AGRICULTURE BRACES FOR EFFECTS OF COVID-19 PANDEMIC
BY IAN DOIG • PHOTO COURTESY OF DEVIN HARTZLER
The farming industry is taking the COVID-19 pandemic seriously. Obviously, there’s a lot riding on the continued good health of the farm community and the uninterrupted production of food.
Agricultural organizations are aggressively doing their part to maintain public health and safety as the global COVID-19 pandemic evolves. Ag commissions, advocacy groups, supply corporations, transport businesses and government departments are busily rolling out strategic plans that will see them through this uncertain time while maintaining their respective links in the farm economy and the global food supply chain.
While employees now work from home and meetings are being held by teleconference, the Alberta Wheat Commission (AWC) and Alberta Barley released a comprehensive COVID information analysis sheet on March 18. To read it, click on the link below.
Leaders of the two commissions suggest the cloud of uncertainty caused by the COVID outbreak has brought the critical value of farming into focus. “Farmers are at the beginning of the food production value chain, but they’re critical to it because without farmers, there is no food value chain,” said Tom Steve, general manager of the two commissions.
With seeding less than two months away, grain farmers need to know the supply chain will function fluidly. Grain contracted into the system must continue to move in a timely fashion. “We’re getting assurances from the railways and the grain companies that’s going to be the case,” Steve said. Farmers need the resulting cashflow to pay their lines of credit to purchase seed, fertilizer and crop protection products and get the 2020 crop in the soil.
These components rely on efficient distribution systems. An understanding of how these will operate under pandemic conditions is slowly coming clear. “There are a lot of moving parts and there’s a very narrow window to get all of that completed by roughly the end of May when you’d want to have the crop in the ground,” said Steve. “We seem to have some assurances of that pipeline remaining open.”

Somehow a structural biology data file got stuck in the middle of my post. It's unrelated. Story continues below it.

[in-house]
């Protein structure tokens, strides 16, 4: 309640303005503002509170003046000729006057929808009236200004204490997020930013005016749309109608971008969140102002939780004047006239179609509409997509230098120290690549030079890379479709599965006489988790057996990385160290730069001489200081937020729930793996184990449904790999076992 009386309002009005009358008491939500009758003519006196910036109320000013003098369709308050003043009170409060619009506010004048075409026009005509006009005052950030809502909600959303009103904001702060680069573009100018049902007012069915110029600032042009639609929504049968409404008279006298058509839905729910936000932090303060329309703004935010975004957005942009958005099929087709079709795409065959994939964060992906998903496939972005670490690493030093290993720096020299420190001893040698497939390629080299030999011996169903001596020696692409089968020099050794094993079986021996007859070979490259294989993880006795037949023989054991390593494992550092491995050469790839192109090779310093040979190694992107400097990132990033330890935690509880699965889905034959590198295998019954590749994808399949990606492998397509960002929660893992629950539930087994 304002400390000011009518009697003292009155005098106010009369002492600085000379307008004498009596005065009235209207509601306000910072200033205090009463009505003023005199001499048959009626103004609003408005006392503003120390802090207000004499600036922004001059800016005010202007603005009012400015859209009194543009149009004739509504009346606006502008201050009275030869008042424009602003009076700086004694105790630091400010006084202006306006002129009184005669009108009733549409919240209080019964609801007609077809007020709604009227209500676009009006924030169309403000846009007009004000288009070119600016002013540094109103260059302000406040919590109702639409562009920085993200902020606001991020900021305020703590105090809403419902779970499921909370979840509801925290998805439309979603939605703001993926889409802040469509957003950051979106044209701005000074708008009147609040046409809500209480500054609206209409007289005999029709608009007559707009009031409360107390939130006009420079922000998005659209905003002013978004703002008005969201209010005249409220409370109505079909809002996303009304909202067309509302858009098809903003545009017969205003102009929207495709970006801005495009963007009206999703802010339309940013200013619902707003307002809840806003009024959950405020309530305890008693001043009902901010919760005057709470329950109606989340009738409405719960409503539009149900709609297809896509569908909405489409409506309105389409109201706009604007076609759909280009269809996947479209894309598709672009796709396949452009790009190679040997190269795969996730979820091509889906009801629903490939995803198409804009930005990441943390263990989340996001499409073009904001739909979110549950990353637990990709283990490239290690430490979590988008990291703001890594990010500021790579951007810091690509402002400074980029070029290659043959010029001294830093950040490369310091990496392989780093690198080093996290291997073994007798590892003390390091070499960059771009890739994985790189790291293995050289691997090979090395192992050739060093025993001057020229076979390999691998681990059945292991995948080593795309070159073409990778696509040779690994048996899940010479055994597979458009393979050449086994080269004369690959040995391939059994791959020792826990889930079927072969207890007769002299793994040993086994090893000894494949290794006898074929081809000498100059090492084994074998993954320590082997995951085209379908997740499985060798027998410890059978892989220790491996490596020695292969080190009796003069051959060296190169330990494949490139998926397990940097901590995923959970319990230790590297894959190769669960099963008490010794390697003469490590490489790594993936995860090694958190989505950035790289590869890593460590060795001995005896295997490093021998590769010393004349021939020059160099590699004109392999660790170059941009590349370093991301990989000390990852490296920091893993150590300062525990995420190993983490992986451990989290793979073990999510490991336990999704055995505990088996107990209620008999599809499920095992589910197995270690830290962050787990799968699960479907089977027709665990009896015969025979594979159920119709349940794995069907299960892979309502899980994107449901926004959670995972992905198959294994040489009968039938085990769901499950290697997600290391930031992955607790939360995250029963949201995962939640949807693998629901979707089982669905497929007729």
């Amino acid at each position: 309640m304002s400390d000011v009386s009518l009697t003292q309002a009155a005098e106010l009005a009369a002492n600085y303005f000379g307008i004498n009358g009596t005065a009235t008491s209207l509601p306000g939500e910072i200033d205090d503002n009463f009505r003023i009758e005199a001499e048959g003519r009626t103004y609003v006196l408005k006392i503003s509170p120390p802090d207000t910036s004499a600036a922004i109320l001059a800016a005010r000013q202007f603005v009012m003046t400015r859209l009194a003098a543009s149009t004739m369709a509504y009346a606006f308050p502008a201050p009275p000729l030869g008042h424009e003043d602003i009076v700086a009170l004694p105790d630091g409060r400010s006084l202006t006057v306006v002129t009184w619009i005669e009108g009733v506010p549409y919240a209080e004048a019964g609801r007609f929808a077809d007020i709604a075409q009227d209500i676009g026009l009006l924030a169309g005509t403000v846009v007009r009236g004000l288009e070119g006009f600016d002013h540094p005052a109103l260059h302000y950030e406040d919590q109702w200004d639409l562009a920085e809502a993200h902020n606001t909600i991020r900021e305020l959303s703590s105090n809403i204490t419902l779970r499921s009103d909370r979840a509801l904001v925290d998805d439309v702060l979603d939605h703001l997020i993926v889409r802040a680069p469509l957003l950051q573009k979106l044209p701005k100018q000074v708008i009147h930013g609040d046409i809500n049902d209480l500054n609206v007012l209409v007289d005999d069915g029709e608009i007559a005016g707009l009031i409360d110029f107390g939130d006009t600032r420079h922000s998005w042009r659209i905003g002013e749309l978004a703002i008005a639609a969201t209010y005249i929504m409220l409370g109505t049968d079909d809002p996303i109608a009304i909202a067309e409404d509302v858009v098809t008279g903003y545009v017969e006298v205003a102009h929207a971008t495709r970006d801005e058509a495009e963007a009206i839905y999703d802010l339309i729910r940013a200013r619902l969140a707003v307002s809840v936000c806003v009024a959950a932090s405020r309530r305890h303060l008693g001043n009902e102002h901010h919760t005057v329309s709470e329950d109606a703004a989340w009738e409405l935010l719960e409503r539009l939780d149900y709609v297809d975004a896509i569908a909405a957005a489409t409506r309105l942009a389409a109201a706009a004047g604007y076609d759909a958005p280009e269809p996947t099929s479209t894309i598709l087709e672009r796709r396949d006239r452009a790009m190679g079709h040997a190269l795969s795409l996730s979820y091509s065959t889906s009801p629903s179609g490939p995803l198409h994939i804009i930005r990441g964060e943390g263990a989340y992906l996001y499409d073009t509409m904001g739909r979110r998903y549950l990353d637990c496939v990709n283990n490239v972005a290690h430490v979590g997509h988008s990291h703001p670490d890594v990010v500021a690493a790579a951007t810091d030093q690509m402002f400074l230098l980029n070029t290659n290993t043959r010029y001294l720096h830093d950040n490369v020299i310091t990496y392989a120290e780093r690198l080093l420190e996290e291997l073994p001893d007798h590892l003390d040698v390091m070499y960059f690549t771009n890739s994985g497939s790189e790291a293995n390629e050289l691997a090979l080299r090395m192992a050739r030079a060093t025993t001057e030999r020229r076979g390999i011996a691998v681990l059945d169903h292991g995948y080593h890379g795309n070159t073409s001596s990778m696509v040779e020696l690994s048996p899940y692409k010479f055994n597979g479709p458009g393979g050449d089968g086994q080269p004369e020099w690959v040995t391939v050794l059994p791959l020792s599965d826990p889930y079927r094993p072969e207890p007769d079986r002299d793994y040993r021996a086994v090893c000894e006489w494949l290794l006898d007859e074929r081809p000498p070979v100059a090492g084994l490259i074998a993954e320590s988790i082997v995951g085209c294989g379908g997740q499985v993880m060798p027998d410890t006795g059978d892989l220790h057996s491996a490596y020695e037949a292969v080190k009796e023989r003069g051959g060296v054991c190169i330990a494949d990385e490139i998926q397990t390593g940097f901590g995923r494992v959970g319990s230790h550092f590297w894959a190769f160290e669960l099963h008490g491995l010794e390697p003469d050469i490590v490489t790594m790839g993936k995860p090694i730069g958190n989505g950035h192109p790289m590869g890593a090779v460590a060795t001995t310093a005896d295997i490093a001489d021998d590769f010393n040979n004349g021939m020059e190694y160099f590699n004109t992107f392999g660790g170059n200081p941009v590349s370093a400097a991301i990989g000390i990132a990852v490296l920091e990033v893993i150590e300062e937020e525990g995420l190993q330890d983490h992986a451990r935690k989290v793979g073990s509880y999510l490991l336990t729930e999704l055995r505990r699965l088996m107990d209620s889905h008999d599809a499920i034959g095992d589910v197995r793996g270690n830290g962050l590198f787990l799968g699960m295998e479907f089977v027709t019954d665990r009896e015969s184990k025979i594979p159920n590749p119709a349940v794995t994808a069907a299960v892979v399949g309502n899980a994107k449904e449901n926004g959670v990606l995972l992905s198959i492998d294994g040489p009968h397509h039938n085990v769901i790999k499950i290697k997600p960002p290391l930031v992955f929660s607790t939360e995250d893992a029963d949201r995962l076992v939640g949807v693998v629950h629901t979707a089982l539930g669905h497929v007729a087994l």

The COVID situation comes on the heels of multiple grain transport slowdowns caused by the CN rail strike, weather-related slowdowns and rail blockades. In recent weeks, CN has worked hard to move the resulting backlog that has limited its space for new grain intake and it may take two or three more months to fully clear.
“If there’s a glimmer of hope, it’s that the rail system has been moving a lot better in recent weeks,” said Steve. “The grain that is sold is getting to market and the prices are not catastrophically low.”
Though there has been an overall decline in grain prices, he said, the basis levels are tightening up. This means farmers get a bigger share of the value of their crop. “Wheat prices are not a windfall, but they’re better than they have been,” he said. Some grain companies and processors are restricting personal contact at the elevators and interacting with clients by phone and email, which does complicate the process, but grain is moving.
“Farmers are delivering a lot of wheat into the system now to get head of that spring thaw and potential road bans,” said Steve. “If farmers do have an opportunity to deliver more grain and convert it into cash in coming weeks, that will be positive.” With grain delivered, farmers will be better able to concentrate on seeding plans.